Consciousness requires quite a bit more oxygen than merely being alive. Human beings can last remarkably long with very little oxygen, but not remain conscious. And lack of oxygen will soon enough cause permanent damage. The passengers may have been alive, even if they were not conscious, but they could have been anything from temporarily incapacitated to ...


35

When it comes down to it, accident investigations involve lots of coordination between many different groups, companies, and agencies, often around the world. These groups may range from helpful and responsive to completely uncooperative. Visiting the Site - First there will be a team that heads to the incident site to collect information. If the site is ...


34

Those are Elevator shaft motors, they're wound for high starting torque, not like most pump motors. Here is one of the motors from 2 other angles. It's on exhibit at the 9/11 World Trade Center Memorial & Museum. Photo 1 (Source "More Than Route 66" blog): Next to the radio tower was an elevator shaft motor also recovered from the rubble. The ...


32

The rules say to do whatever necessary to ensure safety of flight. 91.3 Responsibility and authority of the pilot in command. (a) The pilot in command of an aircraft is directly responsible for, and is the final authority as to, the operation of that aircraft. (b) In an in-flight emergency requiring immediate action, the pilot in command may deviate ...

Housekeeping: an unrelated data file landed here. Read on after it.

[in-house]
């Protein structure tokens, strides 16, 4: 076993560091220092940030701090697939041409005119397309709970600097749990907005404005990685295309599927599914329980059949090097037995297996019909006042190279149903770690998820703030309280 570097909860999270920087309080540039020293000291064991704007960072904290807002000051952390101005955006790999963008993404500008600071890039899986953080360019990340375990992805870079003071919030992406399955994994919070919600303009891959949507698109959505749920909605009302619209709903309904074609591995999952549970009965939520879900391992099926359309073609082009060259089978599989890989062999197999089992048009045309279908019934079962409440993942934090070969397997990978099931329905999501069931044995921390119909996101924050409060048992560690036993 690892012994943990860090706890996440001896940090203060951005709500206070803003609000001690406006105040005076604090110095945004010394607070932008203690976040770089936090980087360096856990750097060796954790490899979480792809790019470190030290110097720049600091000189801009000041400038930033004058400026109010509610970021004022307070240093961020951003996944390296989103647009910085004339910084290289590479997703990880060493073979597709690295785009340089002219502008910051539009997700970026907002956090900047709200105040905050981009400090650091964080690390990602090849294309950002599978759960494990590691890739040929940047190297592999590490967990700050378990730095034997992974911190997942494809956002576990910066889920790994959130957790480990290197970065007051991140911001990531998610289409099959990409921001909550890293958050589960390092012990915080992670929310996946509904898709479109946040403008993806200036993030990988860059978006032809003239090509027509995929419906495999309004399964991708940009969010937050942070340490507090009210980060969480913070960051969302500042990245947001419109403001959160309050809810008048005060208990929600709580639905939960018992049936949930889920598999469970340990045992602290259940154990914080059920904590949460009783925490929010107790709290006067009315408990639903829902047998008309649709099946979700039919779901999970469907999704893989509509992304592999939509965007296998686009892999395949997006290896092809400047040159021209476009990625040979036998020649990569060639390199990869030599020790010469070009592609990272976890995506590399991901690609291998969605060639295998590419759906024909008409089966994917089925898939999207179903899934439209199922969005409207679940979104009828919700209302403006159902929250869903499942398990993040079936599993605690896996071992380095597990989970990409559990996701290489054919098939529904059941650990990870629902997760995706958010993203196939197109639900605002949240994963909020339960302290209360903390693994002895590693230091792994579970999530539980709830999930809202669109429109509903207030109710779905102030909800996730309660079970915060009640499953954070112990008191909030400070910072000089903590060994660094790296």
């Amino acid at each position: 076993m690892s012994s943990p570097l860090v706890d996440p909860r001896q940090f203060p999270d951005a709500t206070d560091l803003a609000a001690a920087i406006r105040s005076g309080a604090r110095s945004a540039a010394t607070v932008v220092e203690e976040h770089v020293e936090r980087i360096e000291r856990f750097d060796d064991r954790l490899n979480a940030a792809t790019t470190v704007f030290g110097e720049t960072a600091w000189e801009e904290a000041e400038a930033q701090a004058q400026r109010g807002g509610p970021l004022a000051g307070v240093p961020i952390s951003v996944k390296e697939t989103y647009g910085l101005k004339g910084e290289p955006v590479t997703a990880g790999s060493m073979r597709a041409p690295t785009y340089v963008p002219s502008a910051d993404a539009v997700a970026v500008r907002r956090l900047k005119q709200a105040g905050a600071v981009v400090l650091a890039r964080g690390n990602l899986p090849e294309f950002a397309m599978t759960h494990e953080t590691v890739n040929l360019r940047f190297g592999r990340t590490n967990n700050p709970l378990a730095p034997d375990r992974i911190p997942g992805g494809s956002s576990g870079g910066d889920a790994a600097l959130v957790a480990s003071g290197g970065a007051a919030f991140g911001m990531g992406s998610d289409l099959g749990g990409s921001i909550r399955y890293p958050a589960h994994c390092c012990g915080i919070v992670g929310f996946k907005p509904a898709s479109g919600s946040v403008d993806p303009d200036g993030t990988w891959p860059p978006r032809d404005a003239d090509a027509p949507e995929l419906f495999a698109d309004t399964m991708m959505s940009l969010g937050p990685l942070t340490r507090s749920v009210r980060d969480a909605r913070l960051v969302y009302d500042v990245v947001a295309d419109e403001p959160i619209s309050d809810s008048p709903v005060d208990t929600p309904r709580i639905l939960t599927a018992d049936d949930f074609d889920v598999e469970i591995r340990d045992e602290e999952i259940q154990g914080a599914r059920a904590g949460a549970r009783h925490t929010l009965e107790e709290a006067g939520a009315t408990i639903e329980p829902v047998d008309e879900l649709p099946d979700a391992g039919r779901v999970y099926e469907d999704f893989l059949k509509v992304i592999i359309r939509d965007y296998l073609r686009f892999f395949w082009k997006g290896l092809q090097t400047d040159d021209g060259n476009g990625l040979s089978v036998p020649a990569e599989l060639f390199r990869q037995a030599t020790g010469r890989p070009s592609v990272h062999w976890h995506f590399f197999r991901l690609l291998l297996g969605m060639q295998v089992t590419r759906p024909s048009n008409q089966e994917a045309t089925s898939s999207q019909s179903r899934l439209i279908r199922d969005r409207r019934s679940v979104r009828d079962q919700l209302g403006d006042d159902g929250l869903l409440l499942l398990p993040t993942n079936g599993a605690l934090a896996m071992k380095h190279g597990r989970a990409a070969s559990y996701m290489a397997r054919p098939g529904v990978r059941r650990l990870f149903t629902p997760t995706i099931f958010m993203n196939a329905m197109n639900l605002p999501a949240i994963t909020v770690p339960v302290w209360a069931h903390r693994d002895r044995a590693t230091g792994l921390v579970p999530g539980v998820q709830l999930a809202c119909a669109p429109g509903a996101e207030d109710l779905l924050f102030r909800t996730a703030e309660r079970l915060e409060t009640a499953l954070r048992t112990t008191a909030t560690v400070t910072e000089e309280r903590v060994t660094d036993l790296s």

29

Because they wanted to analyse survivability, making the crash non survivable would have defeated the point.


29

Lighter materials such as plastic will naturally float. Composites can have large sections of honeycomb core with trapped air. Even if these parts are broken, the honeycomb is sealed against both sides of the panel, still trapping air. Large sections, whether made from composite or metal, will generally be hollow to save weight, and sealed to prevent ...


28

It depends on a lot of things like the kind of accident, the wreckage state, accessibility etc. First thing to consider is that in most cases, the wreckage is evidence- so the investigating authority will take control of it and release it only when the investigations are complete or has reached a stage where the wreckage is not needed anymore. As far as air ...


27

The short answer is that when a plane crashes on land we (generally) have a pretty good idea where to look for the black boxes - there will usually be a relatively clearly defined debris field to search. When a plane goes down in the water there's a lot more ocean to search, and currents can deposit parts of the airframe over a much wider area, so the ...